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McDonald's bets the farm on all-day breakfast

If you get a craving for an Egg McMuffin today at, say, 3 in the afternoon, you're in luck. McDonald's (MCD) begins offering its breakfast menu all day on Tuesday at its 14,300 U.S. locations as it tries to protect its share of the restaurant industry's fastest-growing "daypart" -- and make itself more appetizing to Wall Street.

CEO Steve Easterbrook, who's trying to spark a turnaround at the iconic fast-food chain, overcame the reluctance that franchisees have had for years about selling morning treats beyond the traditional 10:30 a.m. cut-off. These independent operators, who've seen their costs rise and profits slump in recent years, still aren't enthused because the change will cost them $500 to $5,000 to implement, depending on the equipment they already have in their restaurants.

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"Franchisees are going along grudgingly because they know it's the only short-term idea that management has presented," wrote Richard Adams, a consultant to McDonald's operators, in an email to CBS MoneyWatch. "Every other 'modern and progressive' initiative Easterbrook has talked about will be years in the making."

How big a deal is breakfast for the Oakbrook, Illinois, company? Food industry research and consulting firm Technomic estimates that the Golden Arches accounts for 31 percent of all fast-food chain breakfast sales. The Egg McMuffin, which debuted in 1972, is the industry's best-selling breakfast sandwich.

That dominance, however, has weakened in recent years as Starbucks (SBUX), Yum Brands' (YUM) Taco Bell and Dunkin' Brands' (DNKN) Dunkin' Donuts, among others, have added to their breakfast menus as consumers increasingly eat their morning meal on the go.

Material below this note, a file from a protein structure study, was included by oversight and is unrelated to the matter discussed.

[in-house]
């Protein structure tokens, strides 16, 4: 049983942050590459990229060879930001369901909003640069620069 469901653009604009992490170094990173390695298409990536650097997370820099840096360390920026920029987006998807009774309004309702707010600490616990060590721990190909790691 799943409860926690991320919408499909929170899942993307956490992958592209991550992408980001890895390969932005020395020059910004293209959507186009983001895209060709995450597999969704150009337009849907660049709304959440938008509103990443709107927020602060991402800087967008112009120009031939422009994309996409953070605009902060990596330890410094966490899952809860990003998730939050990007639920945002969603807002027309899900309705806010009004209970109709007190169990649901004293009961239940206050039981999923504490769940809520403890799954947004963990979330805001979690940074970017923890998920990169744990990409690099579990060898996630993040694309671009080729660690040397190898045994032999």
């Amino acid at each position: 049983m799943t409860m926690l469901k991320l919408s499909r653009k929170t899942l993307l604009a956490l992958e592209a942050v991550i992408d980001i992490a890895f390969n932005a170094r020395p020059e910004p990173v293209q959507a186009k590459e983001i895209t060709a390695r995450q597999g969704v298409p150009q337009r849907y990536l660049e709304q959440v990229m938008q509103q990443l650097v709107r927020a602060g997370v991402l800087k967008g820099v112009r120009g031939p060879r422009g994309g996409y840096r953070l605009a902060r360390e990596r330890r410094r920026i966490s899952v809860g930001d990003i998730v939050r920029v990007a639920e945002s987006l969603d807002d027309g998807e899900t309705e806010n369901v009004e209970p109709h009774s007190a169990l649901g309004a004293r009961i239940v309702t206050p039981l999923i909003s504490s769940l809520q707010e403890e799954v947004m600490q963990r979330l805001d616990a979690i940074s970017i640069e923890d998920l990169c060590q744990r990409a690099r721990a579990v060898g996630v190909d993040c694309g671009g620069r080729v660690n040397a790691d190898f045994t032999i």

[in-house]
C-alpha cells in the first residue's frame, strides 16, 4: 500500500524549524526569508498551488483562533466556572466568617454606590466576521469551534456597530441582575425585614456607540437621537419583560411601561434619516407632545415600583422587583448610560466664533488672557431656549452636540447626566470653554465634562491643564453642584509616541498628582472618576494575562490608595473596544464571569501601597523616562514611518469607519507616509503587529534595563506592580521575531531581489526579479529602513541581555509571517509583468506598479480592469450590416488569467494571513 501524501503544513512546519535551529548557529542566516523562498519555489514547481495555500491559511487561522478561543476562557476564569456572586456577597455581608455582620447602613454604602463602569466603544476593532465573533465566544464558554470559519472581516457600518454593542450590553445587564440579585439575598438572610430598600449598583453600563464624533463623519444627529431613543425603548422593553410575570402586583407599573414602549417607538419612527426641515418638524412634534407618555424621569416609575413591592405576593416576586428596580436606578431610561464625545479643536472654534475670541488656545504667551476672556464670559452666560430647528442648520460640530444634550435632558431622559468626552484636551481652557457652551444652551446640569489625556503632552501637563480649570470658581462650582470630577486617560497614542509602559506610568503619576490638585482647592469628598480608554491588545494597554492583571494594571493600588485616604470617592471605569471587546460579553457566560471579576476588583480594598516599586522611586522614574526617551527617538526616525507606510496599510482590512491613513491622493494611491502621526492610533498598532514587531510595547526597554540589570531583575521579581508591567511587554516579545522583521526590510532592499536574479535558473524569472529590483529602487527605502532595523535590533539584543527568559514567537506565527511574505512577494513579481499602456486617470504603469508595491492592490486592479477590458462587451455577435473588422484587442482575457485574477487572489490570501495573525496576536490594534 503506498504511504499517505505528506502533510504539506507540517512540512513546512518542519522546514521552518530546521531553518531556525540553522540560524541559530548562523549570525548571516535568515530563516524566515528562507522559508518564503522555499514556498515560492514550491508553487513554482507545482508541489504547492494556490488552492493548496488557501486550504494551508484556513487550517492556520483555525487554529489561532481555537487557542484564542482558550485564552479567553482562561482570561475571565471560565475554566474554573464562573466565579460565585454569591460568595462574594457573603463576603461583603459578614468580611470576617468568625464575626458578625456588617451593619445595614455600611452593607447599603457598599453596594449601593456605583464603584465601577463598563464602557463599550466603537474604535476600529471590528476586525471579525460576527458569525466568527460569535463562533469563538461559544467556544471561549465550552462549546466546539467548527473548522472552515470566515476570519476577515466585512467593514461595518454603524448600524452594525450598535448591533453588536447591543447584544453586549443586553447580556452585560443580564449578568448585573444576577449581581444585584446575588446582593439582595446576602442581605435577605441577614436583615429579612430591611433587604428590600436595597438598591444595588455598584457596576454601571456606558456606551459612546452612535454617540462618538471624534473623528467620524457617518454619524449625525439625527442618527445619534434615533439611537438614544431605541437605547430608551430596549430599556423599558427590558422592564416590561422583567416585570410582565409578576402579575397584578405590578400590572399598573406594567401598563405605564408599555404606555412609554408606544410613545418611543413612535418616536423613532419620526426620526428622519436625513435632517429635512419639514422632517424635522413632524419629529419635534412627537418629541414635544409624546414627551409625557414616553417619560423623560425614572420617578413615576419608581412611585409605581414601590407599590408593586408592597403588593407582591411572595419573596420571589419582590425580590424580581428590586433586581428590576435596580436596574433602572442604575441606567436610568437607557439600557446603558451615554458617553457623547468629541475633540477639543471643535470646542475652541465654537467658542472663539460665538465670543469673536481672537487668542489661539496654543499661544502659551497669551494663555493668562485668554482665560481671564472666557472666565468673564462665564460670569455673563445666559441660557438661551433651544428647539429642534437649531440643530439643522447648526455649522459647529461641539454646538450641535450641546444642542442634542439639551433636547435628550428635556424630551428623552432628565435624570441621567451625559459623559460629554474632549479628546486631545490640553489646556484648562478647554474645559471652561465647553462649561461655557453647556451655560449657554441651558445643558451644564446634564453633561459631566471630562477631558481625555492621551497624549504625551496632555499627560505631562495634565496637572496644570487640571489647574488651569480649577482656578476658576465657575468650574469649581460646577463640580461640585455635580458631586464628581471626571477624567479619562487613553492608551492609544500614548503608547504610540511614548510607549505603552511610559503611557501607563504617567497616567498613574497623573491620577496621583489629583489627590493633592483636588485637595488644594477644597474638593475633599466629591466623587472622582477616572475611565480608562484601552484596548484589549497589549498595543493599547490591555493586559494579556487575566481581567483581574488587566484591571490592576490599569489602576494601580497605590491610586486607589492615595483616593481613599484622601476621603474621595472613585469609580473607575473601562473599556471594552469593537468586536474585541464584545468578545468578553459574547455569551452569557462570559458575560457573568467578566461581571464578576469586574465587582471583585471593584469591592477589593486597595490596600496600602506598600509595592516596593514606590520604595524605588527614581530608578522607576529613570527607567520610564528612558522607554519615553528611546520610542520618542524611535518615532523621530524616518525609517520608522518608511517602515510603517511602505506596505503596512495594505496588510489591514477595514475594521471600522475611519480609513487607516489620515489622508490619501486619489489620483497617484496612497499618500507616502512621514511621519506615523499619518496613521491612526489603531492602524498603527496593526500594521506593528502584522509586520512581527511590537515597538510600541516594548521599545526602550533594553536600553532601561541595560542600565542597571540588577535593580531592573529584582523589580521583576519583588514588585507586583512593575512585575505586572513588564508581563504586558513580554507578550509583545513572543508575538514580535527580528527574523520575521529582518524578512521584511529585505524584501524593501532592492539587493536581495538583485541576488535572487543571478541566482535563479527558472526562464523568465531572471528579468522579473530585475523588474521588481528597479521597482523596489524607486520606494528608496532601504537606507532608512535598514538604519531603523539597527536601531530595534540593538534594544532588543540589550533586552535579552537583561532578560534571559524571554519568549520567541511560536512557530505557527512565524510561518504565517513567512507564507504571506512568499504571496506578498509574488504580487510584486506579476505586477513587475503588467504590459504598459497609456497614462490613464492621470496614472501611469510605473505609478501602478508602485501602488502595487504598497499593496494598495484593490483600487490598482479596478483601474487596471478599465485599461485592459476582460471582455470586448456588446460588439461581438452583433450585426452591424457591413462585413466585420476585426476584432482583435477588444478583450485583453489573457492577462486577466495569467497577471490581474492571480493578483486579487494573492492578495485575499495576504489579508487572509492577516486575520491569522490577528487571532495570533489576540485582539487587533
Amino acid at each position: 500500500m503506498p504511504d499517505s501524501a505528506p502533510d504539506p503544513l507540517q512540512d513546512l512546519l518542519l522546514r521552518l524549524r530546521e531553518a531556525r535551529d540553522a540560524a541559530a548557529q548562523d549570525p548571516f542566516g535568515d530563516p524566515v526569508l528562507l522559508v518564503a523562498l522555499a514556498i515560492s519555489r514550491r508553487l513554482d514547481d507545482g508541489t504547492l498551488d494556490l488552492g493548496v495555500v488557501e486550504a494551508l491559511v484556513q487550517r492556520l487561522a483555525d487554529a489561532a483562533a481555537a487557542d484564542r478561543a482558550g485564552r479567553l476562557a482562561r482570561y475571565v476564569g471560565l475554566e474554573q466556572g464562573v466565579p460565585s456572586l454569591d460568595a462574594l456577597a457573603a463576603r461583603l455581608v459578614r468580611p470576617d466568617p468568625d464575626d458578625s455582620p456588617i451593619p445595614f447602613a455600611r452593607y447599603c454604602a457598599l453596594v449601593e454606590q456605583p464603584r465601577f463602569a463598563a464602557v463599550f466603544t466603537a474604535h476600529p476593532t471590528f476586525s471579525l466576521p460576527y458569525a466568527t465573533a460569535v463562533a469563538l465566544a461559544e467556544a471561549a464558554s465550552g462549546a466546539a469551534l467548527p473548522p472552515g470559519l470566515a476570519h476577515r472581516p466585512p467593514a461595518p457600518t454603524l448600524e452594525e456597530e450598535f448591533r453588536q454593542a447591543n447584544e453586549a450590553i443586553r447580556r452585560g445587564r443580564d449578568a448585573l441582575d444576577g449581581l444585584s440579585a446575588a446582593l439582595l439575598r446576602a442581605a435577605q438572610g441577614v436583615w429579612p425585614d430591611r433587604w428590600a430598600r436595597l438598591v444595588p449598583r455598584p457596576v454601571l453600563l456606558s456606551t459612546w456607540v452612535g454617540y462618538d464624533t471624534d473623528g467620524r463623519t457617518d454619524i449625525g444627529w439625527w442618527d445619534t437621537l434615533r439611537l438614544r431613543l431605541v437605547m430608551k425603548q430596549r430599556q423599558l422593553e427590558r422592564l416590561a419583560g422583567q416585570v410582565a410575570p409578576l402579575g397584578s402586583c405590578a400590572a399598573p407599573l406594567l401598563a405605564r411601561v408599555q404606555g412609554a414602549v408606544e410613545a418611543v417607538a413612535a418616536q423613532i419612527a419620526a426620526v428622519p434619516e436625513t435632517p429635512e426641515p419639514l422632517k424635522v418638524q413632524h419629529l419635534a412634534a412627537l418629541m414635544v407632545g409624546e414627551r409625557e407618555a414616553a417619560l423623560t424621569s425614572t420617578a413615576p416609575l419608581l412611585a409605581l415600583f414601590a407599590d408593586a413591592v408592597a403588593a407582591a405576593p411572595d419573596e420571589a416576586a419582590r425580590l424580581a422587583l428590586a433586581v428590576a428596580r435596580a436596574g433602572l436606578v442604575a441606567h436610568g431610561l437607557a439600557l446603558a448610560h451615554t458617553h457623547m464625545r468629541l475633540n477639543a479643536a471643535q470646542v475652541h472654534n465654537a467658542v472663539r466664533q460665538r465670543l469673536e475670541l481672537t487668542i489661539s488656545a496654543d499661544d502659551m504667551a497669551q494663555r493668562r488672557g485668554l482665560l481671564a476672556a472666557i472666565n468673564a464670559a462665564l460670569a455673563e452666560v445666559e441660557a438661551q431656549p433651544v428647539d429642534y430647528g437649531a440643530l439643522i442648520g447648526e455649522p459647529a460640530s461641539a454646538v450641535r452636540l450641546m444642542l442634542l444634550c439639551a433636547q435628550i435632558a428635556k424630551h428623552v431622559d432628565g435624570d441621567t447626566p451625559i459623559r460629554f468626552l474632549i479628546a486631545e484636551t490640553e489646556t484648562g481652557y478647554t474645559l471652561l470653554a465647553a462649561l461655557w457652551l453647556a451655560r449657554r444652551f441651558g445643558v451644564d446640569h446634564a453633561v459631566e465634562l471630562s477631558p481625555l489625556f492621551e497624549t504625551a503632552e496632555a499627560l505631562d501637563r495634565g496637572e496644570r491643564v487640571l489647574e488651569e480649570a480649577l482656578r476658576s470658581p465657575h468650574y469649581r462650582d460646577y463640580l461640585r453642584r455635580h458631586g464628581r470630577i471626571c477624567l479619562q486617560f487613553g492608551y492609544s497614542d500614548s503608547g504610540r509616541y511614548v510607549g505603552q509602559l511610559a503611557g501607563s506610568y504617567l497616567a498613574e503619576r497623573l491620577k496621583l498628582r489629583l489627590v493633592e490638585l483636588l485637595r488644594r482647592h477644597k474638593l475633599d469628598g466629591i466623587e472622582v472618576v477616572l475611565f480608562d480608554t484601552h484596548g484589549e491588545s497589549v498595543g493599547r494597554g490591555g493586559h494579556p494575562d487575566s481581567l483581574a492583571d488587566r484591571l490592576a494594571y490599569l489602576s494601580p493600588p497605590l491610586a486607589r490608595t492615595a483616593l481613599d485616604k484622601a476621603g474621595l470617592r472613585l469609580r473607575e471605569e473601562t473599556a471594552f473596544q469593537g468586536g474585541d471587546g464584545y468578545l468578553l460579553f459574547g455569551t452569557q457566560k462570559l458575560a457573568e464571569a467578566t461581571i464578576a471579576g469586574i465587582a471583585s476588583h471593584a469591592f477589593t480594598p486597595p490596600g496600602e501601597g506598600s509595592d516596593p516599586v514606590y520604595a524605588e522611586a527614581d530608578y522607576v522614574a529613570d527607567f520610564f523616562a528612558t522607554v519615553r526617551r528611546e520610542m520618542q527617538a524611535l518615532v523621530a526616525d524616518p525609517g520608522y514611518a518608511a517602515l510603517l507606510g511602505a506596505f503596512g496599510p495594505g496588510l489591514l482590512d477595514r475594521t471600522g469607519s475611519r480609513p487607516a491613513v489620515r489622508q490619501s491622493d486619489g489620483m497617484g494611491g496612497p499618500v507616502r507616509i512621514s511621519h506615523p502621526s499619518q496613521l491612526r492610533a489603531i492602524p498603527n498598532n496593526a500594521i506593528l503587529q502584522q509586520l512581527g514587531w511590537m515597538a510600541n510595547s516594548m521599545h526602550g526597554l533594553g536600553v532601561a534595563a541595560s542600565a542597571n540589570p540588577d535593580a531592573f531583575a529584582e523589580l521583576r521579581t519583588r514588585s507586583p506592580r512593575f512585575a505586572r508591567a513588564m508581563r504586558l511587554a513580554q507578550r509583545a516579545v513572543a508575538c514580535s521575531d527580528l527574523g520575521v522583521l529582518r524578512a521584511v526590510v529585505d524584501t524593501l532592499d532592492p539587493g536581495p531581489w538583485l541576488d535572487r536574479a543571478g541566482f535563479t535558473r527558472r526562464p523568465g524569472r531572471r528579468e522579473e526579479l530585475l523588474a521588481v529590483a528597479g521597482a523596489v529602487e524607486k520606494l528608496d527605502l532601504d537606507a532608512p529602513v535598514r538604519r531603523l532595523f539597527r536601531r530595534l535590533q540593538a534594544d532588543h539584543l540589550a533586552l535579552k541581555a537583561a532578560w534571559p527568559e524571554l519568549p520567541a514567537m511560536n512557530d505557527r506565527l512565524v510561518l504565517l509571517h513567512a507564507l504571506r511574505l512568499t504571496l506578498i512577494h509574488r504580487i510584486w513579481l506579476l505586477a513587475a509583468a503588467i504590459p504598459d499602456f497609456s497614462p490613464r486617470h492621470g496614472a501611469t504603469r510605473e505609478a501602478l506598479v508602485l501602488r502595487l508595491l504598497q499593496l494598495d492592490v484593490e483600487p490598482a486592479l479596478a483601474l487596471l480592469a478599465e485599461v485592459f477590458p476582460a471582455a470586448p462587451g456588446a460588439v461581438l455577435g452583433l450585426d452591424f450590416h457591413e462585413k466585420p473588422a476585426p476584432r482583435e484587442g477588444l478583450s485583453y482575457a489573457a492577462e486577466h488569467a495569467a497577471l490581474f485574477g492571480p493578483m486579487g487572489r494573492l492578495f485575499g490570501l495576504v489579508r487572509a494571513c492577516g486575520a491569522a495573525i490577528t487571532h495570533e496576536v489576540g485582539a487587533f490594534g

"Breakfast is still a strong daypart, but the lower check average doesn't drive the margin as much as higher-priced items like premium burgers," Darren Tristano, an executive vice president at Technomic, wrote in an email to CBS MoneyWatch. "The growth has been strong for years, but with more entrants and more competitive pricing, along with the growth of Starbucks and Dunkin' in coffee, the growth opportunities are diminishing, and efforts are being focused on retaining share versus growing share."

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McDonald's stock price has jumped about 8 percent since January as investors bet that Easterbrook, who became CEO earlier this year, will able to reverse seven straight quarterly declines in U.S. same-store sales (a key metric that measures the performance of locations opened at least 13 months). Those sales could grow by as much as 2.5 percent annually, thanks to all-day breakfast.

However, McDonald's faces plenty of other challenges, ranging from rising wages to the surging popularity of such rivals as closely held Chick-fil-A, which Nomura restaurant analyst Mark Kalinowski forecasts could become the fourth-largest U.S. restaurant chain by 2020.

"It remains to be seen whether All-Day Breakfast's positives outweigh such added operational complexity and provide a sufficient boost to sales," he wrote in a note to clients earlier this month.

During McDonald's latest quarterly earnings call, Easterbrook tried to keep Wall Street's expectations for all-day breakfast modest, noting that the initiative isn't a "silver bullet" to solve every problem. But it will help satisfy that midday (or midnight) craving for an Egg McMuffin.

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